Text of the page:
Using The Right Terms For Victorian Photography

Monday, April 23, 2012

This is easily the most random post I've ever written, but after messing around with the 'time machine' filters on Paint Shop Pro too much tonight I realized how much I hate when people just apply the terms 'daguerreotype' or 'tintype' to EVERY SINGLE PHOTO they see from the 19th century. There were a bunch of different photography techniques in use throughout the century, and many, if not most, of them overlapped. Let's talk about those now just so I can get this off my chest and fall asleep soundly.

To demonstrate the use of some of the more common ones, I took a drawing of Dustin, did some strange things with it in Paint Shop Pro, and then applied the time machine filters that were applicable to it.

Trashed Londinium Ideas: The Post

Monday, April 16, 2012

I don't quite know what inspired this post, but there have been quite a few trashed Londinium ideas over the years, and I can share them now since they won't appear in the books at all. I started this book as a sophomore in high school, when I was young and stupid. I'm older and slightly less stupid now, so my ideas are significantly better than they were seven years ago.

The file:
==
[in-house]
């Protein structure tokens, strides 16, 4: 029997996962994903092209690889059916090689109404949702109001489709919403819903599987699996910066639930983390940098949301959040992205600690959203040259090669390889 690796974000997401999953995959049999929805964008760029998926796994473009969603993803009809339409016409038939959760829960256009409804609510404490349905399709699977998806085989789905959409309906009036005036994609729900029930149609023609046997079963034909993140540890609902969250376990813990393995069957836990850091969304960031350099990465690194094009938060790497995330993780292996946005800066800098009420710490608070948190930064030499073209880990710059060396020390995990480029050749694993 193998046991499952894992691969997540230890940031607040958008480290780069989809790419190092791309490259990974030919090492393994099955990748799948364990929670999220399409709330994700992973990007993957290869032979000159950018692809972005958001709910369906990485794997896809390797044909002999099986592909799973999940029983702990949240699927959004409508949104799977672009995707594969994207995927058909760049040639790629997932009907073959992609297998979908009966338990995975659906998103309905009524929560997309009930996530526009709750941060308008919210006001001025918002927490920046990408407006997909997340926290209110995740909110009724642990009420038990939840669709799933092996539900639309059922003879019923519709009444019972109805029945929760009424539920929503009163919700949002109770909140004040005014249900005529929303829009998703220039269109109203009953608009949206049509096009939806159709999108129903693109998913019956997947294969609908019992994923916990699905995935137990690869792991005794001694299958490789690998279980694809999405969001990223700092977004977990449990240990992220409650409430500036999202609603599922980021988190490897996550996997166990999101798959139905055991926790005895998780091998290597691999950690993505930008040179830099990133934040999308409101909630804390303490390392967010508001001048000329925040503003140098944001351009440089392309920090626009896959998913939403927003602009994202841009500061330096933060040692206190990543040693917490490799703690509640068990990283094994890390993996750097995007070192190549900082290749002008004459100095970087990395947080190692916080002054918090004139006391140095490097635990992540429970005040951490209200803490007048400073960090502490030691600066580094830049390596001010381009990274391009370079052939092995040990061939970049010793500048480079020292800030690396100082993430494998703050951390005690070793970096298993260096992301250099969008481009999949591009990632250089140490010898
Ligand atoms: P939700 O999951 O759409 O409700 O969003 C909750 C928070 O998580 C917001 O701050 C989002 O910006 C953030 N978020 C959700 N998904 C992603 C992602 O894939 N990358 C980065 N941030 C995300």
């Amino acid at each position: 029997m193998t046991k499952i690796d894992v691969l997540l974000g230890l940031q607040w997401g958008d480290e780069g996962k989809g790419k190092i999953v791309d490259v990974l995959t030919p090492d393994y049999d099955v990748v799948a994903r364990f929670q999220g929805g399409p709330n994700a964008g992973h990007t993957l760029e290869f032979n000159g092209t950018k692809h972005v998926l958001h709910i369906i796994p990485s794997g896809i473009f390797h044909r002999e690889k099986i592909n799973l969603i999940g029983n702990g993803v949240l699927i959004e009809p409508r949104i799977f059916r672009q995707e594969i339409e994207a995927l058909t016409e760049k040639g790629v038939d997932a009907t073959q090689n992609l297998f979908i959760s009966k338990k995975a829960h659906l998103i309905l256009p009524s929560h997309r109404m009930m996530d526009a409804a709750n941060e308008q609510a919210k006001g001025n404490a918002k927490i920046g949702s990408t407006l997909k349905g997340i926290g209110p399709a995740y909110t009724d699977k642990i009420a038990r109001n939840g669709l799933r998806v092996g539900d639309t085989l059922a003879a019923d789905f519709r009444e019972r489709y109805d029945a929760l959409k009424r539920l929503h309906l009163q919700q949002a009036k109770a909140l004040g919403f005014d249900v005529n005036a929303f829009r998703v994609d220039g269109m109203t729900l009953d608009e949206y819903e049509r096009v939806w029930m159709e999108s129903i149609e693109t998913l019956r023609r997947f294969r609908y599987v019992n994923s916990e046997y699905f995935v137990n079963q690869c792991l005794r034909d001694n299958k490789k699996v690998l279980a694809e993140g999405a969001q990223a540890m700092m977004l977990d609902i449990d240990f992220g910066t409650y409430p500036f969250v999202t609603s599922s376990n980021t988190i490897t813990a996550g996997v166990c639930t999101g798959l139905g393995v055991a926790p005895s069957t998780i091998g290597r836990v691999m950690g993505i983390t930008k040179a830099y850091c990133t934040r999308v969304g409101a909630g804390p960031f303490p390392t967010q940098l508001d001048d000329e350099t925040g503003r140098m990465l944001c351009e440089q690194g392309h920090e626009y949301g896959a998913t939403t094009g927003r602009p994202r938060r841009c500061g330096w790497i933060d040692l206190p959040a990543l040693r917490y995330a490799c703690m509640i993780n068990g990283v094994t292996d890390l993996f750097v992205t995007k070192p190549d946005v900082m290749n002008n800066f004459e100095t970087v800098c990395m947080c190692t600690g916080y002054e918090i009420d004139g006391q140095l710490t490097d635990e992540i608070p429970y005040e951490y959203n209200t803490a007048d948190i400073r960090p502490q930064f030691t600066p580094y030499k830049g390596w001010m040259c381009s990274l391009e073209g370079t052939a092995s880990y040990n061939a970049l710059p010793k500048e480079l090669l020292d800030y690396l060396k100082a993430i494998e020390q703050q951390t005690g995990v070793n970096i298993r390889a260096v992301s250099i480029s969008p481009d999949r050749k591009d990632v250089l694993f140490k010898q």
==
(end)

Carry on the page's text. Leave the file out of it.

Seriously, Londinium is going to turn eight years old in December. That's kind of scary to think about.

Anyhow, I'm going to go through trashed ideas year by year, starting in December of 2004 when this project was first conceived. There are a lot of terrible ideas in my little green ledger. It's very pitiful.


  • Charlie was raised in an orphanage/workhouse, not the brothel his mother worked at. This was deemed too similar to Oliver Twist and was therefore dropped.
  • Basil is originally listed in my notes as being the "intern to a banker." Yeah. About that...
  • Dustin only cleaned chimneys - no mention of his musical talents. He also often longingly looked at a rich "lady in the window," with whose world he was fascinated and knew he'd never reach.
  • Annabell Simmons and Basil originally stopped dating due to another man. This changed within one day.
  • 'Guvmate,' the one thing retained from the earlier notes, dates back to 12/15/04, but it's been rewritten what feels like upwards of ten times.